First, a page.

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Rutland Pursues Wastewater Treatment Plant Fixes, As Sewage Overflows Continue

Rutland is one of more than a dozen Vermont municipalities with a combined sewer system. When the city's water treatment system is overloaded, untreated sewage and runoff flows out of this pipe into a local creek.
Taylor Dobbs
VPR File
Rutland is one of more than a dozen Vermont municipalities with a combined sewer system. Heavy rain led to an overflow of Rutland's wastewater treatment plant and more than half a million gallons of raw sewage spilling into Otter Creek this week.

Rutland's wastewater treatment plant overflowed during heavy rainstorms earlier this week, dumping more than 500,000 gallons of untreated sewage into Otter Creek.Sewage overflows are not new. They are a problem around the state and happen when wastewater treatment plants are overwhelmed by stormwater runoff.

Jeff Wennberg, Rutland's commissioner of public works, said there is no silver bullet to solving the overflow problem. Instead, the city is pursuing improvements in infrastructure and in data collection.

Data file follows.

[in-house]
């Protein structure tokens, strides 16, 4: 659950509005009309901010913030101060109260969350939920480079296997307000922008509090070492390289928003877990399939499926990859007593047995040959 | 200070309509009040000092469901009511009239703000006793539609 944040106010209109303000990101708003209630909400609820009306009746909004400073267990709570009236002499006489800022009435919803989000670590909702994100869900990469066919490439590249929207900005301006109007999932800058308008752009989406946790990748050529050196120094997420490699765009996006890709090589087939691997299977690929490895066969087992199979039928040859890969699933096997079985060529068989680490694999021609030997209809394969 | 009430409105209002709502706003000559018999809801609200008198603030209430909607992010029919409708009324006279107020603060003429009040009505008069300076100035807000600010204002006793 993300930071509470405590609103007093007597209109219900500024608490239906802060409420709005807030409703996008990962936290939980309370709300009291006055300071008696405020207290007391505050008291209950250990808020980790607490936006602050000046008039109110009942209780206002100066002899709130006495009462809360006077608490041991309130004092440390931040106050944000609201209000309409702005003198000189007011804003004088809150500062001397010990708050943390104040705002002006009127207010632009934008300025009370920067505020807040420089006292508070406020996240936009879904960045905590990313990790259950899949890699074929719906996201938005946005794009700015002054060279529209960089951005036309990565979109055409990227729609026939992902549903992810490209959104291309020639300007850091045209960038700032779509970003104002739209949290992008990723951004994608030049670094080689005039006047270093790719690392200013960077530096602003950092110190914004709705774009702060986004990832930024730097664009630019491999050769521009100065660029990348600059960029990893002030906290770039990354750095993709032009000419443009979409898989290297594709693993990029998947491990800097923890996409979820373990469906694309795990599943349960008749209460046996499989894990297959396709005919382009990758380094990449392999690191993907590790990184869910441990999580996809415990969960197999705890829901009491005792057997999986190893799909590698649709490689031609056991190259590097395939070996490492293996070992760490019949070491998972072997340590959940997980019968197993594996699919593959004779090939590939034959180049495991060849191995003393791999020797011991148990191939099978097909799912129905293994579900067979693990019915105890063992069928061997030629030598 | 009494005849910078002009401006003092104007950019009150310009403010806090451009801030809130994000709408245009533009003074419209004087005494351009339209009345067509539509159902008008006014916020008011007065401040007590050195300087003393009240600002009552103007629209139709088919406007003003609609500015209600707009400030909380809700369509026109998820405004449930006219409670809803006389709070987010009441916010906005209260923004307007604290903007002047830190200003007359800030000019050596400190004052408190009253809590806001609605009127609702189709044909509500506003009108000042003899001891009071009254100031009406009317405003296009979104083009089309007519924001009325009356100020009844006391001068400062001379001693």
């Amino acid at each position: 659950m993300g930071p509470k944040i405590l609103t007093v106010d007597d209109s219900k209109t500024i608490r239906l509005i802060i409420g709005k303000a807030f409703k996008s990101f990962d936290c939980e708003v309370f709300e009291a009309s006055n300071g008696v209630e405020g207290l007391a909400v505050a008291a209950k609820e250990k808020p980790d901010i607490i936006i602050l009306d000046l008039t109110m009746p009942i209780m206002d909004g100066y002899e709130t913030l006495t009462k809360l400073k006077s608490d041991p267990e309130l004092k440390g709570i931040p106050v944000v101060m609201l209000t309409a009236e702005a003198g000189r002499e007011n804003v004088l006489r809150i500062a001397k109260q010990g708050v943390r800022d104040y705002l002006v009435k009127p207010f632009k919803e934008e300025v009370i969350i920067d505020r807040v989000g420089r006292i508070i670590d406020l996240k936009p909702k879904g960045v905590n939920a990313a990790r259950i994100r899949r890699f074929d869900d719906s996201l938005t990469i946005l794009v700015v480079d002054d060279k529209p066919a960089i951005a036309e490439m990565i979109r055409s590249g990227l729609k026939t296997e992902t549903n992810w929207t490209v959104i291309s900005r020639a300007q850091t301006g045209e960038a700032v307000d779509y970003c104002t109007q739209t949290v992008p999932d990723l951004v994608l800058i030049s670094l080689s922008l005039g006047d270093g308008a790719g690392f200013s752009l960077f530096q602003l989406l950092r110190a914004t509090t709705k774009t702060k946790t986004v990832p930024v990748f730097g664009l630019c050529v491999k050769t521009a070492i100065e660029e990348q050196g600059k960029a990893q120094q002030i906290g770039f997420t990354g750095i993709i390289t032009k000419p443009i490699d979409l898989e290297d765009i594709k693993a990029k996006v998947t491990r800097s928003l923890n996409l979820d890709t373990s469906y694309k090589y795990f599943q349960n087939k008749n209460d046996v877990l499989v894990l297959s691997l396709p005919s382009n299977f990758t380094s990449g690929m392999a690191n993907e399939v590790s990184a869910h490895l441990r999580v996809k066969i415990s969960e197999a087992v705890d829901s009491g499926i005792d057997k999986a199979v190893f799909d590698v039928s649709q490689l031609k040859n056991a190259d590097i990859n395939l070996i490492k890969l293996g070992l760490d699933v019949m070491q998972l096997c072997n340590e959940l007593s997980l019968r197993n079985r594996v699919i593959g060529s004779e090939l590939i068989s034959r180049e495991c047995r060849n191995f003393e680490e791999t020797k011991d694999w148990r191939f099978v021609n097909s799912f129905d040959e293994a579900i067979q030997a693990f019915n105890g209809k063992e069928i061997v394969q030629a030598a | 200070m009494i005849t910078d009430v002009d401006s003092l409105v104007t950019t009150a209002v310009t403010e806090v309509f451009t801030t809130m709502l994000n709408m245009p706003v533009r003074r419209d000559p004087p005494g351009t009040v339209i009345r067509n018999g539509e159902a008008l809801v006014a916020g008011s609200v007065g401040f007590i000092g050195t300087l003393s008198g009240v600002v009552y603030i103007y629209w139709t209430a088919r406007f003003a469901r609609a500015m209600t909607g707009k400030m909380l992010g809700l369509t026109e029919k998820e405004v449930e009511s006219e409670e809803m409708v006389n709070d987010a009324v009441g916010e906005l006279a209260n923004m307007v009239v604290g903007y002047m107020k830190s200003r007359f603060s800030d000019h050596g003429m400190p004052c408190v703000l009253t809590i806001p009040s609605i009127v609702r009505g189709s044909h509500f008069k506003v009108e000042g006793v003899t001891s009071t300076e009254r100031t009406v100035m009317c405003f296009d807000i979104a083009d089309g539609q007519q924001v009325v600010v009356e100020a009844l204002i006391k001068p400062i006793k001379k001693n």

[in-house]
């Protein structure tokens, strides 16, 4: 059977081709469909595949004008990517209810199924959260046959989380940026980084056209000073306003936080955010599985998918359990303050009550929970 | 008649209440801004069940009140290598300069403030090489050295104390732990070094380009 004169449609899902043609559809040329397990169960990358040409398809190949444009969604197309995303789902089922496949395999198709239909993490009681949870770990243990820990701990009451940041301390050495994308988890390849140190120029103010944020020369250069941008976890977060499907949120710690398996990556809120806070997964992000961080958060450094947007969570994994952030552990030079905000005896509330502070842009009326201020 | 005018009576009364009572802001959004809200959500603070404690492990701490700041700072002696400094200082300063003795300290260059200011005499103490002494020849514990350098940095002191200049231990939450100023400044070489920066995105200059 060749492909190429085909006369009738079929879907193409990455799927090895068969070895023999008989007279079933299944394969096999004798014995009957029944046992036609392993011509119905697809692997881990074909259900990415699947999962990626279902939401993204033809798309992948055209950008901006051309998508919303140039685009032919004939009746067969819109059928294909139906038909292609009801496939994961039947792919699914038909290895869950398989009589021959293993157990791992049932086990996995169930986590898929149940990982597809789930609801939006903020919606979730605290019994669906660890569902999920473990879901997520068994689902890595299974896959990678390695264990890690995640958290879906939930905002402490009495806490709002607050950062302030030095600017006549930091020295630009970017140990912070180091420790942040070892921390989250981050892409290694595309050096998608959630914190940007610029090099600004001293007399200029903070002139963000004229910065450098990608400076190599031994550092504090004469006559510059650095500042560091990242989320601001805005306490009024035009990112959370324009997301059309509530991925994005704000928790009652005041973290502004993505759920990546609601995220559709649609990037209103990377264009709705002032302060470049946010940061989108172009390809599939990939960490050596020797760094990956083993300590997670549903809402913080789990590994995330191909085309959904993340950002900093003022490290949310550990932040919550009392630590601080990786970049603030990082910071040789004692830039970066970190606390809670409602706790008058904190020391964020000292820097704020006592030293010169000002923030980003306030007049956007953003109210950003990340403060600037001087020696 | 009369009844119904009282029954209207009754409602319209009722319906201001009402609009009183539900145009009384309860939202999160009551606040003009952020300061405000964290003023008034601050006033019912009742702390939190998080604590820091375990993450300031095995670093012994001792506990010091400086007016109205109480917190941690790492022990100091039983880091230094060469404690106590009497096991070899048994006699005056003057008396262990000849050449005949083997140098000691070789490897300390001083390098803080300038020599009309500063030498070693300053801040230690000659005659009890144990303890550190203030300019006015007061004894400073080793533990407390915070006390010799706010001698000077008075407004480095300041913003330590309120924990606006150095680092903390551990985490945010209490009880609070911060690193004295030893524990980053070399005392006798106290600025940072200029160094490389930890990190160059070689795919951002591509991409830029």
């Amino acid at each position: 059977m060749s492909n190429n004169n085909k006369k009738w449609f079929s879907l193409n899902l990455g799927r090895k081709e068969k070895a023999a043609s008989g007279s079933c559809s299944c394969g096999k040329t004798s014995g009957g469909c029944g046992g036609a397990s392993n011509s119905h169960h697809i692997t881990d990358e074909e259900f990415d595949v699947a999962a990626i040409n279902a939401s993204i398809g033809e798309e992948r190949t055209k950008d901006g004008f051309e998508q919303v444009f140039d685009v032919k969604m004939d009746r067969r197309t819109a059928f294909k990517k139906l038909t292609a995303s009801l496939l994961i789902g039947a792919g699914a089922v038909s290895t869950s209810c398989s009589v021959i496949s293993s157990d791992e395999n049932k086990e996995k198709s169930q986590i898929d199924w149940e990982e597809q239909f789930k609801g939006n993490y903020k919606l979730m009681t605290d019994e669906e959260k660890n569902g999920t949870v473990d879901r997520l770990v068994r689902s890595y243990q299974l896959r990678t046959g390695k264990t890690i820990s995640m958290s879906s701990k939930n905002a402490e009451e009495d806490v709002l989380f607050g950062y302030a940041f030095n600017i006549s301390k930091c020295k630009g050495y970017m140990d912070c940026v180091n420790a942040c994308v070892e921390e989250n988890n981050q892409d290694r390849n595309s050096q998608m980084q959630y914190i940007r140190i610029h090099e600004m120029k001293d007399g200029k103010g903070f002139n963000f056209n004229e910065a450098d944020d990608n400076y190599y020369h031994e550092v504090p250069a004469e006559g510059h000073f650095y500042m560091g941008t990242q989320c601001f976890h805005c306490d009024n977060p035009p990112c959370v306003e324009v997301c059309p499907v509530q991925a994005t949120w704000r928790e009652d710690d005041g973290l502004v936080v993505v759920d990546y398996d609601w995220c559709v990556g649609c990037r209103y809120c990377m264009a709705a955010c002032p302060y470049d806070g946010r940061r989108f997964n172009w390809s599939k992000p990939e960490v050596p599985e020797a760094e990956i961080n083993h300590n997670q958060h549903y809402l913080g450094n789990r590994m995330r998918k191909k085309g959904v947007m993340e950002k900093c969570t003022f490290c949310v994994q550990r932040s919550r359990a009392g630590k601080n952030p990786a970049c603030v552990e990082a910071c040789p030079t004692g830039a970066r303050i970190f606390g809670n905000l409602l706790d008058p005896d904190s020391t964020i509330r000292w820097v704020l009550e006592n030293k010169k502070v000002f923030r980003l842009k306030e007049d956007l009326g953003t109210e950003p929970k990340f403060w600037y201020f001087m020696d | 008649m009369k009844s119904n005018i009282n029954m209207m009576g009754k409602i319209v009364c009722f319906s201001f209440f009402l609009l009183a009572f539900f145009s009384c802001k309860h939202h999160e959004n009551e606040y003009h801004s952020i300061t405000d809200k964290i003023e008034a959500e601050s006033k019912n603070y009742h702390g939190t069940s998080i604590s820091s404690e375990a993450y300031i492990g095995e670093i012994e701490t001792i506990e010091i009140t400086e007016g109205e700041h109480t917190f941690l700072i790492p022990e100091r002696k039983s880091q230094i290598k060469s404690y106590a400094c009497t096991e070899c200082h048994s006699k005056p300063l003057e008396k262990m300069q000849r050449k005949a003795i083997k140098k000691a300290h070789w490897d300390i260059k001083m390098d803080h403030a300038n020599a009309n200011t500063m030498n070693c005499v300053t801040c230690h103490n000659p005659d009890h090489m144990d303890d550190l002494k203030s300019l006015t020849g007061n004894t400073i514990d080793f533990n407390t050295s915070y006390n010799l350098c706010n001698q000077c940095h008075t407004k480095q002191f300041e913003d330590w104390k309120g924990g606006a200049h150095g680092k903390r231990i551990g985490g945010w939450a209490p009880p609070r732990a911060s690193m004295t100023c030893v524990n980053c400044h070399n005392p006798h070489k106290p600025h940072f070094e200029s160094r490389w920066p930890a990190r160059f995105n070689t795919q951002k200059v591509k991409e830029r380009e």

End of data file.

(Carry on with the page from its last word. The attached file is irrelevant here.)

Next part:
"We're going to need some green infrastructure, we're going to need as much data infrastructure as makes sense," Wennberg said. "And we're going to need probably tens of millions of dollars of grey infrastructure, which is great big concrete tanks and treatment systems and so forth."

Rutland has reported several overflows this summer, as has Burlington. But Wennberg said that, in the grand scheme of things, wastewater treatment has greatly improved in the decades since the Clean Water Act came into effect.

"The overflows are sort of like that last, most difficult part of the problem to resolve," Wennberg said.

Wennberg said these issues will likely take decades to solve completely.

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